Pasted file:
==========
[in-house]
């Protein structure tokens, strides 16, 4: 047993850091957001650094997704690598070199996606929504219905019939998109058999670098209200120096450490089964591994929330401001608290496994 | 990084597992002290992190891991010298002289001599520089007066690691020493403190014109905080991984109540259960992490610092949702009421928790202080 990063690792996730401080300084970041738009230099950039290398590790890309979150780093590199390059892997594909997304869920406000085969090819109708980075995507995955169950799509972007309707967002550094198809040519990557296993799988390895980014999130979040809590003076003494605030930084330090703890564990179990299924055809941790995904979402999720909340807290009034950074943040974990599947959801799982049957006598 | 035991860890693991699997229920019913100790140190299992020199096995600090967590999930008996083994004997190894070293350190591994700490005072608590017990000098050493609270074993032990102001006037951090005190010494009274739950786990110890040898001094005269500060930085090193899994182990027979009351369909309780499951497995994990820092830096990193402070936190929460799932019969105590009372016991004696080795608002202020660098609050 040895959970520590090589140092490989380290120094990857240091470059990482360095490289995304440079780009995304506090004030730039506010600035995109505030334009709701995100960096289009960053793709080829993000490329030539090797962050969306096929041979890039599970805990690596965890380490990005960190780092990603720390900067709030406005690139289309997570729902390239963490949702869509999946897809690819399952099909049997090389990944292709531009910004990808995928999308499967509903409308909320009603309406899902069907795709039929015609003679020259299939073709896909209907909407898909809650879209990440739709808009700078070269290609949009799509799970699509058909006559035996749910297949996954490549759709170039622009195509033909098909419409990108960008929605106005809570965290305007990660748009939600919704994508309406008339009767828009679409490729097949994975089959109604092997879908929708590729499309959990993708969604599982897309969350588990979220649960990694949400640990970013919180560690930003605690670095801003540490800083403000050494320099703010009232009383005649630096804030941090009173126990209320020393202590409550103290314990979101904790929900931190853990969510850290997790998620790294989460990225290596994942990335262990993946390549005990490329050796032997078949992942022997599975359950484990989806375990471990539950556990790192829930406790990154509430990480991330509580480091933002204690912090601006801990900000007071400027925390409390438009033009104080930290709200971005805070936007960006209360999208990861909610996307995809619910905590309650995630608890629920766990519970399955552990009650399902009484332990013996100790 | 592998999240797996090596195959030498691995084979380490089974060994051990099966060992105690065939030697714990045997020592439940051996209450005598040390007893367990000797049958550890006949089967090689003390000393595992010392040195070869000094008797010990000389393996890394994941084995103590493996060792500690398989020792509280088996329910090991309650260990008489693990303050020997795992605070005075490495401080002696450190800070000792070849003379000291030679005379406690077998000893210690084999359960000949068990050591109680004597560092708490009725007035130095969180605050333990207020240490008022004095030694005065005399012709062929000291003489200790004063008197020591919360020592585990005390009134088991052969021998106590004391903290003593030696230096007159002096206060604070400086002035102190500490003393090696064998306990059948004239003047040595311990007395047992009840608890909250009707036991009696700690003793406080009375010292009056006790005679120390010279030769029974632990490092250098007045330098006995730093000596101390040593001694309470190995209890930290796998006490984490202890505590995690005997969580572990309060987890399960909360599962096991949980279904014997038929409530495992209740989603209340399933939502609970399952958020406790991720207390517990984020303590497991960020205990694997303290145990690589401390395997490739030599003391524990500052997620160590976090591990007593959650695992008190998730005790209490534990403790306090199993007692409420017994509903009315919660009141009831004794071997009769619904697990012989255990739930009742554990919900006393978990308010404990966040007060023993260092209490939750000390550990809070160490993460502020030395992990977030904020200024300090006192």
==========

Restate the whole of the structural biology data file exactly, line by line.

[in-house]
């Protein structure tokens, strides 16, 4: 047993850091957001650094997704690598070199996606929504219905019939998109058999670098209200120096450490089964591994929330401001608290496994 | 990084597992002290992190891991010298002289001599520089007066690691020493403190014109905080991984109540259960992490610092949702009421928790202080 990063690792996730401080300084970041738009230099950039290398590790890309979150780093590199390059892997594909997304869920406000085969090819109708980075995507995955169950799509972007309707967002550094198809040519990557296993799988390895980014999130979040809590003076003494605030930084330090703890564990179990299924055809941790995904979402999720909340807290009034950074943040974990599947959801799982049957006598 | 035991860890693991699997229920019913100790140190299992020199096995600090967590999930008996083994004997190894070293350190591994700490005072608590017990000098050493609270074993032990102001006037951090005190010494009274739950786990110890040898001094005269500060930085090193899994182990027979009351369909309780499951497995994990820092830096990193402070936190929460799932019969105590009372016991004696080795608002202020660098609050 040895959970520590090589140092490989380290120094990857240091470059990482360095490289995304440079780009995304506090004030730039506010600035995109505030334009709701995100960096289009960053793709080829993000490329030539090797962050969306096929041979890039599970805990690596965890380490990005960190780092990603720390900067709030406005690139289309997570729902390239963490949702869509999946897809690819399952099909049997090389990944292709531009910004990808995928999308499967509903409308909320009603309406899902069907795709039929015609003679020259299939073709896909209907909407898909809650879209990440739709808009700078070269290609949009799509799970699509058909006559035996749910297949996954490549759709170039622009195509033909098909419409990108960008929605106005809570965290305007990660748009939600919704994508309406008339009767828009679409490729097949994975089959109604092997879908929708590729499309959990993708969604599982897309969350588990979220649960990694949400640990970013919180560690930003605690670095801003540490800083403000050494320099703010009232009383005649630096804030941090009173126990209320020393202590409550103290314990979101904790929900931190853990969510850290997790998620790294989460990225290596994942990335262990993946390549005990490329050796032997078949992942022997599975359950484990989806375990471990539950556990790192829930406790990154509430990480991330509580480091933002204690912090601006801990900000007071400027925390409390438009033009104080930290709200971005805070936007960006209360999208990861909610996307995809619910905590309650995630608890629920766990519970399955552990009650399902009484332990013996100790 | 592998999240797996090596195959030498691995084979380490089974060994051990099966060992105690065939030697714990045997020592439940051996209450005598040390007893367990000797049958550890006949089967090689003390000393595992010392040195070869000094008797010990000389393996890394994941084995103590493996060792500690398989020792509280088996329910090991309650260990008489693990303050020997795992605070005075490495401080002696450190800070000792070849003379000291030679005379406690077998000893210690084999359960000949068990050591109680004597560092708490009725007035130095969180605050333990207020240490008022004095030694005065005399012709062929000291003489200790004063008197020591919360020592585990005390009134088991052969021998106590004391903290003593030696230096007159002096206060604070400086002035102190500490003393090696064998306990059948004239003047040595311990007395047992009840608890909250009707036991009696700690003793406080009375010292009056006790005679120390010279030769029974632990490092250098007045330098006995730093000596101390040593001694309470190995209890930290796998006490984490202890505590995690005997969580572990309060987890399960909360599962096991949980279904014997038929409530495992209740989603209340399933939502609970399952958020406790991720207390517990984020303590497991960020205990694997303290145990690589401390395997490739030599003391524990500052997620160590976090591990007593959650695992008190998730005790209490534990403790306090199993007692409420017994509903009315919660009141009831004794071997009769619904697990012989255990739930009742554990919900006393978990308010404990966040007060023993260092209490939750000390550990809070160490993460502020030395992990977030904020200024300090006192």